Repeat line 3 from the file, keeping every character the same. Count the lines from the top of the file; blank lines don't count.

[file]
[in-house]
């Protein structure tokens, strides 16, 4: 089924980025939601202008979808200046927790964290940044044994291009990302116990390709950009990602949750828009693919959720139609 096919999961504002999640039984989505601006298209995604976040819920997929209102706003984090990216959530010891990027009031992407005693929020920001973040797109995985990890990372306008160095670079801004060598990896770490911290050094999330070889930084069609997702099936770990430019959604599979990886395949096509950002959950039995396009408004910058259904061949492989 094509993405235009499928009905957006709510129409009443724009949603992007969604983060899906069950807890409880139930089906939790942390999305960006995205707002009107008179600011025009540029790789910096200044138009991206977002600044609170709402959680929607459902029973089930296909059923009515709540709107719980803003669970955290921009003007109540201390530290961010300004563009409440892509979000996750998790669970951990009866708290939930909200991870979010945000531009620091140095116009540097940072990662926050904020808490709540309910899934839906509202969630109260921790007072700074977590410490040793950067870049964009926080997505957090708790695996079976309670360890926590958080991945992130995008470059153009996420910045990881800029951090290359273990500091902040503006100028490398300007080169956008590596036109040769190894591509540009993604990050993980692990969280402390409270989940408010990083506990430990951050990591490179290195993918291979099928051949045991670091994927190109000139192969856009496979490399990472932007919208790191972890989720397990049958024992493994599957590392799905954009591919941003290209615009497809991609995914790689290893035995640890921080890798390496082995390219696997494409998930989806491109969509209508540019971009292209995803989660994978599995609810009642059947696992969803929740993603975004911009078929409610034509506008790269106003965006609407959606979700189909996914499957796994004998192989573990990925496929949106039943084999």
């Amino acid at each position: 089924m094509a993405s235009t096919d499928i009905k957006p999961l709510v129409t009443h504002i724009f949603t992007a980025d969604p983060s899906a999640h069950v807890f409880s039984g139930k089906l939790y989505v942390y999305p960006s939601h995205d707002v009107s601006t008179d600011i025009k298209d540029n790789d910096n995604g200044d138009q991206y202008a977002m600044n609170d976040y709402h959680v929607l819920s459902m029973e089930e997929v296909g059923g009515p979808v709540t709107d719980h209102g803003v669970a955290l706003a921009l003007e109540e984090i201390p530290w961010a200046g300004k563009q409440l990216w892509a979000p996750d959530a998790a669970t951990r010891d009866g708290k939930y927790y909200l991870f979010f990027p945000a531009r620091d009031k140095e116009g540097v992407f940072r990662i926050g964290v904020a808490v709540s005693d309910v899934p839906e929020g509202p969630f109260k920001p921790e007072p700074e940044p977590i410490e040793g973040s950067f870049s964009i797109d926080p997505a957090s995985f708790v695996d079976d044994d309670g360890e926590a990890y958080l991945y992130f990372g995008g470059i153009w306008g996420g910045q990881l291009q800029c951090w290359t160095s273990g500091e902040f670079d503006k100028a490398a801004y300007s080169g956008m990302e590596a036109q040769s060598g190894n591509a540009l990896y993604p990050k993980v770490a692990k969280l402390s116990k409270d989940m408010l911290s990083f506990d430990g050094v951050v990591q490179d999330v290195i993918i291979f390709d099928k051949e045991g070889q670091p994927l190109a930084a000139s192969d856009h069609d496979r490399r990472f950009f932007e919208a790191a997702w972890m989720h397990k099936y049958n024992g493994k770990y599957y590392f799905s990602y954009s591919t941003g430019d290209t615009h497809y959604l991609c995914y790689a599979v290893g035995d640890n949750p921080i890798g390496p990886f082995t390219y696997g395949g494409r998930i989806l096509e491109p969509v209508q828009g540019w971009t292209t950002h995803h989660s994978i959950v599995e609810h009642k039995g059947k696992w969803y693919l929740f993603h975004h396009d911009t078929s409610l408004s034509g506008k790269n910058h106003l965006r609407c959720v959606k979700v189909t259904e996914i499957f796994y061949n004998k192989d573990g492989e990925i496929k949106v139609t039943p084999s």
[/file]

């Amino acid at each position: 089924m094509a993405s235009t096919d499928i009905k957006p999961l709510v129409t009443h504002i724009f949603t992007a980025d969604p983060s899906a999640h069950v807890f409880s039984g139930k089906l939790y989505v942390y999305p960006s939601h995205d707002v009107s601006t008179d600011i025009k298209d540029n790789d910096n995604g200044d138009q991206y202008a977002m600044n609170d976040y709402h959680v929607l819920s459902m029973e089930e997929v296909g059923g009515p979808v709540t709107d719980h209102g803003v669970a955290l706003a921009l003007e109540e984090i201390p530290w961010a200046g300004k563009q409440l990216w892509a979000p996750d959530a998790a669970t951990r010891d009866g708290k939930y927790y909200l991870f979010f990027p945000a531009r620091d009031k140095e116009g540097v992407f940072r990662i926050g964290v904020a808490v709540s005693d309910v899934p839906e929020g509202p969630f109260k920001p921790e007072p700074e940044p977590i410490e040793g973040s950067f870049s964009i797109d926080p997505a957090s995985f708790v695996d079976d044994d309670g360890e926590a990890y958080l991945y992130f990372g995008g470059i153009w306008g996420g910045q990881l291009q800029c951090w290359t160095s273990g500091e902040f670079d503006k100028a490398a801004y300007s080169g956008m990302e590596a036109q040769s060598g190894n591509a540009l990896y993604p990050k993980v770490a692990k969280l402390s116990k409270d989940m408010l911290s990083f506990d430990g050094v951050v990591q490179d999330v290195i993918i291979f390709d099928k051949e045991g070889q670091p994927l190109a930084a000139s192969d856009h069609d496979r490399r990472f950009f932007e919208a790191a997702w972890m989720h397990k099936y049958n024992g493994k770990y599957y590392f799905s990602y954009s591919t941003g430019d290209t615009h497809y959604l991609c995914y790689a599979v290893g035995d640890n949750p921080i890798g390496p990886f082995t390219y696997g395949g494409r998930i989806l096509e491109p969509v209508q828009g540019w971009t292209t950002h995803h989660s994978i959950v599995e609810h009642k039995g059947k696992w969803y693919l929740f993603h975004h396009d911009t078929s409610l408004s034509g506008k790269n910058h106003l965006r609407c959720v959606k979700v189909t259904e996914i499957f796994y061949n004998k192989d573990g492989e990925i496929k949106v139609t039943p084999s």